At one point during the COVID-19 pandemic, when a patient at the Grey Nuns Community Hospital had a baby, her partner was personally escorted to the cafeteria for meals and all-important cups of coffee.
“It was like a field trip,” says Glenna West, unit manager, labour and delivery. “Spouses and partners couldn't move freely throughout the hospital due to COVID-19 restrictions, so staff rounded them up three times a day and took them to the cafeteria to make sure they were fed.”
That's just one way the women’s health teams at the hospital have risen to the challenges of COVID-19.
Glenna and Ashley Clare, assistant head nurse, labour and delivery, have seen their women’s health teams respond to the challenges of the pandemic quickly while still providing excellent care. And though their patient loads haven’t decreased, staff from different areas — postpartum, labour and delivery and neonatal intensive care — have come together to ensure patient safety.
“People are realizing their capacity and how strong they are,” says Ashley.
Similarly, Dr. Colleen Sweeney, who works in the emergency department at the Misericordia Community Hospital, has seen the difference that collaboration has made to staff’s ability to respond to the pandemic, particularly during the COVID-19 outbreak at the hospital over the summer.
“When the hospital was closed due to the outbreak, we were all very disappointed that our ability to look after patients was disrupted,” says Colleen. “The ER maintained a small number of team members to treat patients who walked in with a life-threatening issue. And any patients who didn't need immediate stabilization were redirected or transferred via EMS to another facility depending on their case. Having great interdisciplinary relations with partners such as EMS was critical, and we couldn’t have succeeded without their support.”
Teams have paid special attention to monitoring updates to government regulations and communicating them to staff and patients to ensure their safety and provide support. While Colleen’s department has used regular emails, online platforms and Zoom and Skype meetings to distribute information and ask and answer questions, Ashley and Glenna’s department has added team huddles to its routine to keep everyone informed.
Teams have also had to be nimble to ensure patients are able to connect with loved ones despite ongoing visitor restrictions. “We‘ve gotten creative in helping patients communicate with their family when visitors aren’t allowed in the hospital,” says Colleen. Staff at both sites have assisted patients with virtual visits using video chat technology.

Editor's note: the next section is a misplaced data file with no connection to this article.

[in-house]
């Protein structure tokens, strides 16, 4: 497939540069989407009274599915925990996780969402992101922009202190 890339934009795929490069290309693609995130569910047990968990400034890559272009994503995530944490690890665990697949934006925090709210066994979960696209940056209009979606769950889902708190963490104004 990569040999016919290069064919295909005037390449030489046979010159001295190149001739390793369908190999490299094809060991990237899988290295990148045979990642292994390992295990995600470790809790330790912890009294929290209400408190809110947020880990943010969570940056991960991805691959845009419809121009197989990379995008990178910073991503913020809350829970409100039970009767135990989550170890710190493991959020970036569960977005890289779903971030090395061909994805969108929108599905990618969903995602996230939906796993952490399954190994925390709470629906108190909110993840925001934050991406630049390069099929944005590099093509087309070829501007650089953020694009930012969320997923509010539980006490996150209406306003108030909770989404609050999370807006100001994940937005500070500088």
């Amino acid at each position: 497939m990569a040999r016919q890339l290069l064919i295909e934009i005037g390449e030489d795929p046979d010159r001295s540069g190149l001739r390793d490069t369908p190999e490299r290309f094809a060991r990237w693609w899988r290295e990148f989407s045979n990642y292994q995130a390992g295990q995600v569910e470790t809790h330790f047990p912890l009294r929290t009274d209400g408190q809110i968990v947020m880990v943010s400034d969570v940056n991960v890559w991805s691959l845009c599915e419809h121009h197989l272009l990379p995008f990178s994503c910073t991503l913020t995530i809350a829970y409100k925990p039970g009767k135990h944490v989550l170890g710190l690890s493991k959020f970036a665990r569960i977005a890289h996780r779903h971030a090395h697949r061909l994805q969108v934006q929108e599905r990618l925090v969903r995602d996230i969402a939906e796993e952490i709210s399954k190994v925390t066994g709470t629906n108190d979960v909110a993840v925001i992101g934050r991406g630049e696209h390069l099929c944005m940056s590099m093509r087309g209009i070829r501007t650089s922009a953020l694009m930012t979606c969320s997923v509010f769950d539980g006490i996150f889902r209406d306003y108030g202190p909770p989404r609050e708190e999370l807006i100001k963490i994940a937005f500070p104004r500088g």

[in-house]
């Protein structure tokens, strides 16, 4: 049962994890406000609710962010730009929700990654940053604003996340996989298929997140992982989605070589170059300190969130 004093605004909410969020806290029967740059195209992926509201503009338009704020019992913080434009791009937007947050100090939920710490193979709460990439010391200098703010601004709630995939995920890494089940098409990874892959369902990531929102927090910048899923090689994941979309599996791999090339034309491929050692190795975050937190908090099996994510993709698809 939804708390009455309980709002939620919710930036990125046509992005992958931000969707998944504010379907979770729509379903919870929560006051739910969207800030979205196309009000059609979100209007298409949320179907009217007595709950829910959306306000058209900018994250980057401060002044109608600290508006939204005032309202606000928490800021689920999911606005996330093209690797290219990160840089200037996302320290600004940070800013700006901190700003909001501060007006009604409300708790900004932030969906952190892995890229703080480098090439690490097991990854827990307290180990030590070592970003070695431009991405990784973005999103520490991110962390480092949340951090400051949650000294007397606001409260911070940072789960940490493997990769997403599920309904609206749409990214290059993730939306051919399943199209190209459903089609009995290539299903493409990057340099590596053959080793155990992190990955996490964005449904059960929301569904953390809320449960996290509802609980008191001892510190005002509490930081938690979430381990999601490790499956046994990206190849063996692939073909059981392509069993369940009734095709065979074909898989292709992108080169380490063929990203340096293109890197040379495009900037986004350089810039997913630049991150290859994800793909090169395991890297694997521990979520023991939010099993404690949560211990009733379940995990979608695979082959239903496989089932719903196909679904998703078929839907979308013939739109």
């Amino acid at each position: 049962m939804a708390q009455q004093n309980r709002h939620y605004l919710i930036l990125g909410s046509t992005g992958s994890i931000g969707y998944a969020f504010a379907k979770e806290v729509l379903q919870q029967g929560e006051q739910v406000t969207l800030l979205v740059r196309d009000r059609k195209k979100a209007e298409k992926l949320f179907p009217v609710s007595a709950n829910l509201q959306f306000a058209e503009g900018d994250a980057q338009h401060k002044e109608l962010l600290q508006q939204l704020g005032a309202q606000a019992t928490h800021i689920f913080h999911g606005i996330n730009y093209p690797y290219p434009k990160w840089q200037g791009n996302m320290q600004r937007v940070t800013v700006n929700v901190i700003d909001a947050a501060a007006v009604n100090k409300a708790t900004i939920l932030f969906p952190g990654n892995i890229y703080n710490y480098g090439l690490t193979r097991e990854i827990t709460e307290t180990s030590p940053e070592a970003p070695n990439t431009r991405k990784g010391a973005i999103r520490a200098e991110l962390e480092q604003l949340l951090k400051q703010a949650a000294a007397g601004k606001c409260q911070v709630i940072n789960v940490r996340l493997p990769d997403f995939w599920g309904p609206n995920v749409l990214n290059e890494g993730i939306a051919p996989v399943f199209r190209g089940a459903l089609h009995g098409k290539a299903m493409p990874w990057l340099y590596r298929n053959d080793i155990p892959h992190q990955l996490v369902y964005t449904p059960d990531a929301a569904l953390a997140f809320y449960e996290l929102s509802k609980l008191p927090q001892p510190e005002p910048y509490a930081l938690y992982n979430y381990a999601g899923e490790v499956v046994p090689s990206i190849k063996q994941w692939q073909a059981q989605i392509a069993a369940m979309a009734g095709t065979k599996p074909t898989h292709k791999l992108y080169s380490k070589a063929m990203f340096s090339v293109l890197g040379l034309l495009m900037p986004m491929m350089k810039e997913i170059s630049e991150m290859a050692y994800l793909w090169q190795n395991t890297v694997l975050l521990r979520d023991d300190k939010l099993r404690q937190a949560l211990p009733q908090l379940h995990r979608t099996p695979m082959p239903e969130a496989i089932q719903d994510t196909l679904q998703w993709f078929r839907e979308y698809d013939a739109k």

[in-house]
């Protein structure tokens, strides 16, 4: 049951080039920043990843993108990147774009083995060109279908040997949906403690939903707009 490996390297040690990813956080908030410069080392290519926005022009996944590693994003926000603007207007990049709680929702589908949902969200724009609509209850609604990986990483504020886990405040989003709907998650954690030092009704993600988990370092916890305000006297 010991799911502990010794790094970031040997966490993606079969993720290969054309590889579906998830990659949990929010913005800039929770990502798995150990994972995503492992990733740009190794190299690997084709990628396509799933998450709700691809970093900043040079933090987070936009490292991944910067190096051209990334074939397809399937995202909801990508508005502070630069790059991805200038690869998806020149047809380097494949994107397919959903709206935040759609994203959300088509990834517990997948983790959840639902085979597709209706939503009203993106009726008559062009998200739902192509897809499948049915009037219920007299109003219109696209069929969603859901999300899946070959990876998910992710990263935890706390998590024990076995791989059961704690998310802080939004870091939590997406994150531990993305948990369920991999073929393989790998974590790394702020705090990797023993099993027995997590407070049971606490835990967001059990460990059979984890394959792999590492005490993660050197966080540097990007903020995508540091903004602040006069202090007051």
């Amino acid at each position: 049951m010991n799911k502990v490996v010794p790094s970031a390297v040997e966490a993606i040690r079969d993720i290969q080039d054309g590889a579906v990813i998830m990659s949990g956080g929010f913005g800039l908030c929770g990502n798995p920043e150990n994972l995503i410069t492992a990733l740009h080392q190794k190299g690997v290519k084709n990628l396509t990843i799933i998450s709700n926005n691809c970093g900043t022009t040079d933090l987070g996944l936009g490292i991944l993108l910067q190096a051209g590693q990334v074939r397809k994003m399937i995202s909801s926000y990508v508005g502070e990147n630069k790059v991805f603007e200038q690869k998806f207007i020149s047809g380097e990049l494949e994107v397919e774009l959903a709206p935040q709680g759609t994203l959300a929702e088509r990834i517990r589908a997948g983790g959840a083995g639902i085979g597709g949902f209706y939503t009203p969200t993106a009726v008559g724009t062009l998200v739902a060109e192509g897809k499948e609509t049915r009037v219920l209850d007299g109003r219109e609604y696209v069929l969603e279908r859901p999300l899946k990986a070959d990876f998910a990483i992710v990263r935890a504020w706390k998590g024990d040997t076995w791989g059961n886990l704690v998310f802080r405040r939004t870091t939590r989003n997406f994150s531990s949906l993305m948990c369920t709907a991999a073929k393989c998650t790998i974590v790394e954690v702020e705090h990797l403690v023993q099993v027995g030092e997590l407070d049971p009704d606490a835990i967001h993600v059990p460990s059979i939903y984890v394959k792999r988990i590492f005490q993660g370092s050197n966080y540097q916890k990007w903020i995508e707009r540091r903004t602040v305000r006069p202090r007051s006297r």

For Ashley and Glenna’s department, responding to the pandemic has meant changing many of its processes and educating staff about these changes. Clinical nurse educators are running simulations of isolation precautions and practicing with live patient volunteers, and leaders are helping staff practice the principles of donning and doffing personal protective equipment (PPE). Staff are also reaching out by phone to educate patients about process changes and to keep them up-to-date on current visitation guidelines.
Managing the challenges of the pandemic has prompted staff to step outside their box and think critically about solutions, says Ashley. “Staff from all departments are bringing their thoughts to the table.”
For example, when the Grey Nuns was running low on CaviWipes early in the pandemic, housekeeping staff came up with the idea of using another kind of wipes soaked in a high-level disinfectant.
“Without housekeeping coming up with that idea, we wouldn’t have been able to maintain the clean environment that we need,” says Glenna.
Throughout the challenges, staff and physicians have found time to support each other on a personal level. Staying connected has helped people deal with the uncertainty of the pandemic as well as mental and physical fatigue, says Colleen. “There’s a lot of checking in, supporting each other in the stresses of wearing PPE, but also seeing how people's families are doing and realizing the challenges people have at home.”
An outpouring of support from the community has also helped teams get through the difficult times. From offers of free coffee and food at local restaurants to donations of homemade masks to wear after work, the community response has been uplifting, says Ashley.
“I’m proud of all the
support and positivity of every single person working in the hospital and out
in the community. Everybody stepped up,” she says. “This is a reminder for
us to show our kindness and do our best to take care of ourselves and each
Have a story to share about health care? An idea for an article? We value all contributions.